The week will coincide with a National Maker Faire in Washington, D.C. June 18 - 19, organized by a broad range of national and local organizations on the University of the District of Columbia campus. The National Maker Faire will include participation from Department of Agriculture, Department of Energy, Department of the Navy (Navy), Institute of Museum and Library Services, National Aeronautics and Space Administration (NASA), National Endowment for the Arts, and National Institute of Standards and Technology (NIST).

In addition, a growing community of organizations are participating in and supporting National Week of Making, including:

  •          America Makes, together with the City of Dayton, OH and Sinclair Community College, is planning a Maker Mayors and Innovation Cities Convening with key leaders from over 15 cities to develop local and regional roadmaps for advancing 3D printing in the participating cities.
  •          Backyard Brains will host a "TechTrek" event in downtown Ann Arbor, MI, with 10 live hands-on neuroscience experiments for local students to develop low-fi versions of graduate-level research tools relating to the brain and neuroscience.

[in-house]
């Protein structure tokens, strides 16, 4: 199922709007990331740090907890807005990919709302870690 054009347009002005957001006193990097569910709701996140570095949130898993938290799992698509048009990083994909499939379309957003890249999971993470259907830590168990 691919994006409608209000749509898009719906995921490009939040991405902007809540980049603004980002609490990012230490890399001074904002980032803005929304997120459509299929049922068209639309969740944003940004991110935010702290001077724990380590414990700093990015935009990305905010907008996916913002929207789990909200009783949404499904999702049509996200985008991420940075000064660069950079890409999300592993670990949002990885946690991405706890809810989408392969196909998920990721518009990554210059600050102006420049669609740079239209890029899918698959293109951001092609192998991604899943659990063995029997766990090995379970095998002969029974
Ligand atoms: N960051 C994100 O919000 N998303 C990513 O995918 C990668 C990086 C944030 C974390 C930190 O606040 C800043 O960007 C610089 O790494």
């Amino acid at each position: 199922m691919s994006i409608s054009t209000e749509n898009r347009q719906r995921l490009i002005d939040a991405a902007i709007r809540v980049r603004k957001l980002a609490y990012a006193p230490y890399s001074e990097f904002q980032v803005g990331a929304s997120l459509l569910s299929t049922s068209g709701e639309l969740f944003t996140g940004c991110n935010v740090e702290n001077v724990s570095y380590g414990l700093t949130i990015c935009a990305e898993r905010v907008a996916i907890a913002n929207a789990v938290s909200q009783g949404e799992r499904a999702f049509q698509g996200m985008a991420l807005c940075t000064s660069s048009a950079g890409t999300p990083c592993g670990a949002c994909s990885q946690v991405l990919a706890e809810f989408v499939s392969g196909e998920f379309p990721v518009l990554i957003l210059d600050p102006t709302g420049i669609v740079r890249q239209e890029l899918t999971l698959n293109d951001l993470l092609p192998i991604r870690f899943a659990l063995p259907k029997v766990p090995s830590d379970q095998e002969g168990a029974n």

•          Elizabeth Forward High School, in partnership with the Grable Foundation, will host 140 K-12 educators for the free 2016 Pittsburgh FAB Institute.
  •          The Exploratorium's Tinkering Studio will launch “Tinkering Fundamentals: A Constructionist Approach to STEM Learning,” a massive open online course (MOOC) free for anyone interested in making and tinkering.
  •          GE Appliances and FirstBuild will provide 20,000 career and technical education (CTE) students, advisors, and business participants access to an interactive makerspace experience that will demonstrate how different skills can come together in the workforce.
  •          NASA will print a Multipurpose Precision Maintenance Tool, the winning design from the first “Future Engineers” 3D printing challenge, on the International Space Station and host a live Q&A between the designer and the astronauts on the space station.